Abstract

The Role of Nitric Oxide Pathway in Cardiac Functional Inotropic Disorders and Portal hypertension in Cirrhotic Rats: An Approach to Minocycline

Introduction:
“Cirrhotic cardiomyopathy” is associated with abnormalities of heart structure and its function. The main clinical outcome of cirrhotic cardiomyopathy includes decrement of systolic contractility, altered diastolic relaxation in response to physiologic and pharmacological agents, and hyper dynamic state in cirrhotic patients. An increase in nitric oxide production has been reported in cirrhotic cardiomyopathy and, portal hypertension. Since minocycline has been shown to inhibit NO overproduction, we aimed to examine its role in a rat model of CCl4-induced cirrhotic cardiovascular complications. Portal pressure and inotropic responsiveness of isolated papillary muscles to isoproterenol were measured in cirrhotic rats, following minocycline (50 mg/kg/day for 8 weeks) treatment. Moreover, isolated papillary muscles were incubated with selective and nonselective NOS inhibitors, N (ω)-nitro-L-arginine methyl ester (L-NAME) and amino guanidine (AG) respectively, in an organ bath. Ventricular expression and localization of inducible NOS (iNOS), tumor necrosis factor-alpha (TNF-α) and serum nitrite concentration were evaluated. We found a decreased portal hypertension in minocycline-treated cirrhotic rats. Cirrhosis decreased contractility in response to isoproterenol stimulation, which was significantly attenuated by minocycline. Incubation with either L-NAME or AG reversed the impaired contractility in cirrhotic rats. Furthermore, minocycline decreased iNOS expression and localization in cardiomyocytes. A drop in serum nitrite and cardiac TNF-α level were also observed in cirrhotic rat that were treated by minocycline. The Results suggest that minocycline may improve impaired cardiac contractility and hyper dynamic state in cirrhotic rats, and this effect could be mediated by NO-dependent mechanism. Nitric oxide (NO) participates in the control of contractility and heart rate, limits cardiac remodeling after an infarction and contributes to the protective effect of ischemic pre- and postconditioning. Low concentrations of NO, with production of small amounts of cGMP, inhibit phosphodiesterase III, thus preventing the hydrolysis of cAMP. The subsequent activation of a protein-kinase A causes the opening of sarcolemmal voltage-operated and sarcoplasmic ryanodin receptor Ca(2+) channels, thus increasing myocardial contractility. A reduction of heart rate is an evident effect of NO-synthase (NOS) inhibition. It is noteworthy that the direct effect of NOS inhibition can be altered if baroreceptors are stimulated by increases in blood pressure. Finally, NO can limit the deleterious effects of cardiac remodeling after myocardial infarction possibly via the cGMP pathway. The protective effect of NO is mainly mediated by the guanylyl cyclase-cGMP pathway resulting in activation of PKG with opening of mitochondrial ATP-sensitive potassium channels and inhibition of the mitochondrial permeability transition pores. NO acting on heart is produced by vascular and endocardial endothelial NOS, as well as neuronal and inducible synthases. In particular, while in the basal control of contractility, endothelial synthase has a predominant role, the inducible isoform is mainly responsible for the cardiodepression in septic shock.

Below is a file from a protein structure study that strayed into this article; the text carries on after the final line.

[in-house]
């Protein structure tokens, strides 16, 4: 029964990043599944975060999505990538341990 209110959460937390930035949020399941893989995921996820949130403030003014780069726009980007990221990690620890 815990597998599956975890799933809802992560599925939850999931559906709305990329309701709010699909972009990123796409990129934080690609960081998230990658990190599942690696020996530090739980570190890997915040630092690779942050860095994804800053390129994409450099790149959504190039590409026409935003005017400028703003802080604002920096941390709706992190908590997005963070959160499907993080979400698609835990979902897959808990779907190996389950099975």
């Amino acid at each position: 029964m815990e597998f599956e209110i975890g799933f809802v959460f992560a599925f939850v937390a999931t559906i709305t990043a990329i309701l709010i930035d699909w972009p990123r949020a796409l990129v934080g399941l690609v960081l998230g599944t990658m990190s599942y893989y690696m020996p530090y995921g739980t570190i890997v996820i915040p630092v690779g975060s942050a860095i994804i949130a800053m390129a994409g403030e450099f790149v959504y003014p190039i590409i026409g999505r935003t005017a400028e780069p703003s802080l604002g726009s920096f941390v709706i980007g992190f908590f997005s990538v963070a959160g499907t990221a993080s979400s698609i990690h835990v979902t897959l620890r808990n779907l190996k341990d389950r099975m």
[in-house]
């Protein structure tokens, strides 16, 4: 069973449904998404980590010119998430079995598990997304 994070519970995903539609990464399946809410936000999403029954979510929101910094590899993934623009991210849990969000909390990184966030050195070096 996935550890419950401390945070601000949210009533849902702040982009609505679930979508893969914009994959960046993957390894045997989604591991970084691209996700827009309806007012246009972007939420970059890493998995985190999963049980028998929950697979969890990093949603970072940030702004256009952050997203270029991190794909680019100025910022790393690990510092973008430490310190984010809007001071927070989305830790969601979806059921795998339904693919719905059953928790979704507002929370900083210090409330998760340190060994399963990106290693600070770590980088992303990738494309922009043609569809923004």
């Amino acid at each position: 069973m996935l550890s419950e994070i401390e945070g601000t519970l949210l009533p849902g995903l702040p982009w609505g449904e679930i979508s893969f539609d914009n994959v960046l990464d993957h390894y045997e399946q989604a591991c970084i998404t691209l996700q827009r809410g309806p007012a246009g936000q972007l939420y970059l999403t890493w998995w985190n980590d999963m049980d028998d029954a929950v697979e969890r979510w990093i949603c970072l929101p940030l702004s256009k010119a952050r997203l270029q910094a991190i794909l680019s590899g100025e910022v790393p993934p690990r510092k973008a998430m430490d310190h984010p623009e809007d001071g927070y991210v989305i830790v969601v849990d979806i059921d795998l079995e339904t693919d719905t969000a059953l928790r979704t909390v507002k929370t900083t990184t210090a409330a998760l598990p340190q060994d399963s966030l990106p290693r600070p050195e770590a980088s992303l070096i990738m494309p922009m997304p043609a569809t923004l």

Author(s): Seyedeh Elaheh Mousavi*

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